Ellison Won't Say if He Wants Clinton Campaigning for Democrats: 'We're Not ... Talking Bad About Anybody'

April 2, 2018

Democratic National Committee deputy chair Keith Ellison (D., Minn.) wouldn't say Sunday if he wanted Hillary Clinton to campaign for the party in the 2018 midterms, dodging questions about her recent controversial remarks about President Donald Trump's supporters.

Clinton angered red-state Democrats last month when she said she won forward-looking places in 2016 while Trump's campaign was "backwards" and was supported by bigoted people who "didn't like black people getting rights, you don't like women, you know, getting jobs."

MSNBC host Steve Kornacki noted some Republicans have used Clinton's comments in ads against vulnerable Democrats, asking Ellison if Clinton's remarks would hurt Democrats in places where Trump won.

"We're going to be focused on working-class, kitchen table issues," Ellison said, describing visiting Michigan and talking to families concerned about wages and pensions.

Ellison didn't mention Clinton once in his response, although he said Democrats would be more than "talking bad about anybody" but rather be "in favor of the American people."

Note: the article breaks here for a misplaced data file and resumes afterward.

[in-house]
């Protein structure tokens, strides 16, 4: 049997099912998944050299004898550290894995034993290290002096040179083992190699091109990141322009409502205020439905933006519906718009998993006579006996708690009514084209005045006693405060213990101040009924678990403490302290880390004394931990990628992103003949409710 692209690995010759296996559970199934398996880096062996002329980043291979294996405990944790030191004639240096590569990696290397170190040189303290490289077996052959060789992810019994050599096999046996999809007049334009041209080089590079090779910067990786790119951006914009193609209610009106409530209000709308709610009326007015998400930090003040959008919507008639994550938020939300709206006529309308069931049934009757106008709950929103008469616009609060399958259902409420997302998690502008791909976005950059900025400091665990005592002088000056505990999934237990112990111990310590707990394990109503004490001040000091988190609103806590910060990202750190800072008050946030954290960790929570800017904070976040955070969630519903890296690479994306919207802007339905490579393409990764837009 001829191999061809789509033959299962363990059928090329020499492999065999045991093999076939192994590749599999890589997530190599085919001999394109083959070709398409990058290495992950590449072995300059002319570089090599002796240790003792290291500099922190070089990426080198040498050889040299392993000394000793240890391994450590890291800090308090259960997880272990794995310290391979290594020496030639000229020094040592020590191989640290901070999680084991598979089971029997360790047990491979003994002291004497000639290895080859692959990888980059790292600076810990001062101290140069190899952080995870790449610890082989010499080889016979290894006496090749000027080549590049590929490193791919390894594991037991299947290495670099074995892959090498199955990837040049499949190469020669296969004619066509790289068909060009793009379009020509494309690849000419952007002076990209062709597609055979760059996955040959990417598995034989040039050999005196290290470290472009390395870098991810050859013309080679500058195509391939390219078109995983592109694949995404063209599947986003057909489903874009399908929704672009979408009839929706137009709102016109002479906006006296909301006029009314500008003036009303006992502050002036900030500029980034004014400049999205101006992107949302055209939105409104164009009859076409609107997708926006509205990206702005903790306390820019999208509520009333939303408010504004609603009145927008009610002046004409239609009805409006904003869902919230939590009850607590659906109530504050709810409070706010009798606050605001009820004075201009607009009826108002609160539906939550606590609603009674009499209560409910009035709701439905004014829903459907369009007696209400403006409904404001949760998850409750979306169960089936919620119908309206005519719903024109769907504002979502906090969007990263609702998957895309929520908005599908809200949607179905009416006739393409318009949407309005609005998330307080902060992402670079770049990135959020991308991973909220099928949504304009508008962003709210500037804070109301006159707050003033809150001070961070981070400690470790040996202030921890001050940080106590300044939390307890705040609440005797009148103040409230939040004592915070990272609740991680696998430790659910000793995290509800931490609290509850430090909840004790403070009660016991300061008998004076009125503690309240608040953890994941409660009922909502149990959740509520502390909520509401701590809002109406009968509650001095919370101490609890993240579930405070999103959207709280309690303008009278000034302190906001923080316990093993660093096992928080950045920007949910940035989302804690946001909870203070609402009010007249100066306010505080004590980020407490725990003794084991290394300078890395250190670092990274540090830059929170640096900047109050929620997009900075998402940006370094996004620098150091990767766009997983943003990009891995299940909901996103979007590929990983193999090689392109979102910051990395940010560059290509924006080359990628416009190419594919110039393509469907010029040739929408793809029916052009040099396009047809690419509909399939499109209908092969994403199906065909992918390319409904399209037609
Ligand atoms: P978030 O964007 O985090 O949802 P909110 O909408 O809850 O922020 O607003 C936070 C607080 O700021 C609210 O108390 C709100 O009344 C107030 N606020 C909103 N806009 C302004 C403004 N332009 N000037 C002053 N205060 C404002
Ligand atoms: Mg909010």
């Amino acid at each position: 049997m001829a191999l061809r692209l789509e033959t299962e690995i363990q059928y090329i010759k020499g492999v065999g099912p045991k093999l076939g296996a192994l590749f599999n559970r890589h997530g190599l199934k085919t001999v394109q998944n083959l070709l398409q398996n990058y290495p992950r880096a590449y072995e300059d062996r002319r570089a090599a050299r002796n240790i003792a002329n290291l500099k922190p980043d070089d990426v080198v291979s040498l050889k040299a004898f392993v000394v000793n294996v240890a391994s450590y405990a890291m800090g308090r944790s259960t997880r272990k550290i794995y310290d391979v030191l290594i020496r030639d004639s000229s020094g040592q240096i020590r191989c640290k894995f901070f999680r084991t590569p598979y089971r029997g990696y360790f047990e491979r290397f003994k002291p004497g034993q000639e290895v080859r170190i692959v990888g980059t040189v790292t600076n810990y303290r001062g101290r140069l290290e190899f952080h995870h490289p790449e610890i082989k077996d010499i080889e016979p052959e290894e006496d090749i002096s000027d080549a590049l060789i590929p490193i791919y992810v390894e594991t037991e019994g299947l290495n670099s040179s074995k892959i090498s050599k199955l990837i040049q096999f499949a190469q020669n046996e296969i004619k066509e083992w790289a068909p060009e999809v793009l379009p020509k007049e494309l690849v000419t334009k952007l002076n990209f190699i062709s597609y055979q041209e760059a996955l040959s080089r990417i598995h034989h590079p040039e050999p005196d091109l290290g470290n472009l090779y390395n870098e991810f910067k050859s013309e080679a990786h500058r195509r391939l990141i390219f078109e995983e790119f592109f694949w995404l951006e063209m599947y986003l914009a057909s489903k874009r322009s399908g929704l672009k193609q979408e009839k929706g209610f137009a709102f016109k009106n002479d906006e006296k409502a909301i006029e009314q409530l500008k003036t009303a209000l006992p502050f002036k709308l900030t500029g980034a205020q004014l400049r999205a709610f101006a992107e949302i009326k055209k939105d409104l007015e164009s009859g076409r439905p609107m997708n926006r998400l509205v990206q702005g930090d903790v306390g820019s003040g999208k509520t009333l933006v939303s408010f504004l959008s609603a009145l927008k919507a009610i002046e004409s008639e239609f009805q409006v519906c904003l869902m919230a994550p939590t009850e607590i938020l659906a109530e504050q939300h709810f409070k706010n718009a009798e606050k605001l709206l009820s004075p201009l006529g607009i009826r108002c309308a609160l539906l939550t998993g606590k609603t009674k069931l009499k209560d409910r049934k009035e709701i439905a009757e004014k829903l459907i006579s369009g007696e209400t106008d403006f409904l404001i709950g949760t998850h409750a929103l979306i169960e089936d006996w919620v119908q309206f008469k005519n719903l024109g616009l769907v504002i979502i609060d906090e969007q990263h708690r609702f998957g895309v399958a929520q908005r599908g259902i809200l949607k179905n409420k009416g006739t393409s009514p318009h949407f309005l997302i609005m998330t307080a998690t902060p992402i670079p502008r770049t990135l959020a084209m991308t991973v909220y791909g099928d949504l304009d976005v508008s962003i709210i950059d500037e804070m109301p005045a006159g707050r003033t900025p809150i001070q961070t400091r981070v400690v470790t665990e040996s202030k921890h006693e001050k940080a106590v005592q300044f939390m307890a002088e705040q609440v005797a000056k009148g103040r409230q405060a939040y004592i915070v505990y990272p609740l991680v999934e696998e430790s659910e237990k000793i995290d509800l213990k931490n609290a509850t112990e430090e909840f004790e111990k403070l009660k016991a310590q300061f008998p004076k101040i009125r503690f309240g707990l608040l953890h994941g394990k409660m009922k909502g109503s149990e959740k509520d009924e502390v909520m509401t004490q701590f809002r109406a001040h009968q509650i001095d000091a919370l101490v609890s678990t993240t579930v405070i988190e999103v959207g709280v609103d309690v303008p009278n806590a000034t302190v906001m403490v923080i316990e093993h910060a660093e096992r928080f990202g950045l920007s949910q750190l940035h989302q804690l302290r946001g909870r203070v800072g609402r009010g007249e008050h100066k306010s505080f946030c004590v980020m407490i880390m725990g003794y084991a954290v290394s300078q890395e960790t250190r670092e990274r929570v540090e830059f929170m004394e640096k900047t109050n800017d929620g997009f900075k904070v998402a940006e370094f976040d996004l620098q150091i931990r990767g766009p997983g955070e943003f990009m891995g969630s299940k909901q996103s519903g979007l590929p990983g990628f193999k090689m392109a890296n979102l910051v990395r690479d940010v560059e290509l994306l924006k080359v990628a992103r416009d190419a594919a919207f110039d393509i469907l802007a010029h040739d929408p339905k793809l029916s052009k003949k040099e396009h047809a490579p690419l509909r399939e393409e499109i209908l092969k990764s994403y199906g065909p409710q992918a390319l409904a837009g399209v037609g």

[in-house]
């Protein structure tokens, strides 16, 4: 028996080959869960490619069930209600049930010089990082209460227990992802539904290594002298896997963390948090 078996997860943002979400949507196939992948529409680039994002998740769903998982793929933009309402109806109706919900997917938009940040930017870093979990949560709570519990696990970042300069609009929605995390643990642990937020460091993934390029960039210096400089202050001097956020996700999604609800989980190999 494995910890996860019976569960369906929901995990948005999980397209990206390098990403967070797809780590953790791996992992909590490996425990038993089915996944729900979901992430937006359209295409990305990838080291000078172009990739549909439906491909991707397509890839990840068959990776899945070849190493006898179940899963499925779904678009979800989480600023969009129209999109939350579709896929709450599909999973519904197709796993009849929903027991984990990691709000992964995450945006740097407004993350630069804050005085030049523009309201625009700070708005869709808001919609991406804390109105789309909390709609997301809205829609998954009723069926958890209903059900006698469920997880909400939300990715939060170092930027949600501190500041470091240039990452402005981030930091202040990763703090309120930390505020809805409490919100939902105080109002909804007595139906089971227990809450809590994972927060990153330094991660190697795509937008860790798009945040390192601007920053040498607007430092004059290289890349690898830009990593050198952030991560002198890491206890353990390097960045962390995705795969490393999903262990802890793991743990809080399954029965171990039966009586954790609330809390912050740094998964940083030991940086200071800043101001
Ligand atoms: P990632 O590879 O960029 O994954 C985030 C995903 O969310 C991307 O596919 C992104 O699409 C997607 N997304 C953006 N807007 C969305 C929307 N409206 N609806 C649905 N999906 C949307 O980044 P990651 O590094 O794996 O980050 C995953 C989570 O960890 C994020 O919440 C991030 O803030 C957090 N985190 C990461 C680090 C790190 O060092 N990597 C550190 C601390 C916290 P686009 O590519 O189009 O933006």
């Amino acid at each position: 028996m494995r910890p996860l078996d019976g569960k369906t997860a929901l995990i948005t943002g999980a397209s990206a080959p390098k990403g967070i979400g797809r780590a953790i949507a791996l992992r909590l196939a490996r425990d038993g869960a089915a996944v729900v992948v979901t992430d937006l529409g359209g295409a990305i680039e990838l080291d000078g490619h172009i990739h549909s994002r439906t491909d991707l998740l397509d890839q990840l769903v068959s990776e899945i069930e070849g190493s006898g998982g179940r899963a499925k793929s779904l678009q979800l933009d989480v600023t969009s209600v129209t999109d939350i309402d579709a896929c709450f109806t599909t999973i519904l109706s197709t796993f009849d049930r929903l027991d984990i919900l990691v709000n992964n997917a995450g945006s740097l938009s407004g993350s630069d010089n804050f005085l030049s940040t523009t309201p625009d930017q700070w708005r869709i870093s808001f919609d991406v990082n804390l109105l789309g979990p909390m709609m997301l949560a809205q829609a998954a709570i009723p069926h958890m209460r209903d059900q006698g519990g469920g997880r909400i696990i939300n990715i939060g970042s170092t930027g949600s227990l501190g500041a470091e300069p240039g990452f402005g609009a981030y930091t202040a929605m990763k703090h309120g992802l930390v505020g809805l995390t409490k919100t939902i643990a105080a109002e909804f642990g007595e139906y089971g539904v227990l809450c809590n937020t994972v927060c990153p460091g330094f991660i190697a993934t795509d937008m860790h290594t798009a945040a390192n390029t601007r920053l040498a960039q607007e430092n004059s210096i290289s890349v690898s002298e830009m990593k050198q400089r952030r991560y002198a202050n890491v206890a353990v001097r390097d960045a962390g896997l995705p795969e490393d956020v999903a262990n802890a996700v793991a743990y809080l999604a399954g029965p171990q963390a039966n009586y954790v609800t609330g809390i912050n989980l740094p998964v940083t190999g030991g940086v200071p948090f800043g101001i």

Ellison noted Democrats would go to states like Missouri, Michigan and Wisconsin—all of which Trump won in 2016—but Kornacki said Republicans are banking on the Democrats' economic message to middle America voters being undercut by Clinton's comments.

"Do you want her out there campaigning for Democrats?" Kornacki asked.

"I don't think one comment one person makes is the issue. I think people want to know, 'What are you doing for us?'" Ellison said. "When I was in Detroit and in Trenton yesterday, people kept bringing up pensions ... If somebody comes to them and says, 'Hey, this one pol said this one thing this time,' people are going to be like, 'Whatever, man. I want to know, is the Democrat Party going to fight for me?'"

Ellison said Democrats weren't just fighting to take back the House and Senate but also to win back state legislatures they lost in droves during the Barack Obama administration.

"We want the whole thing," he said.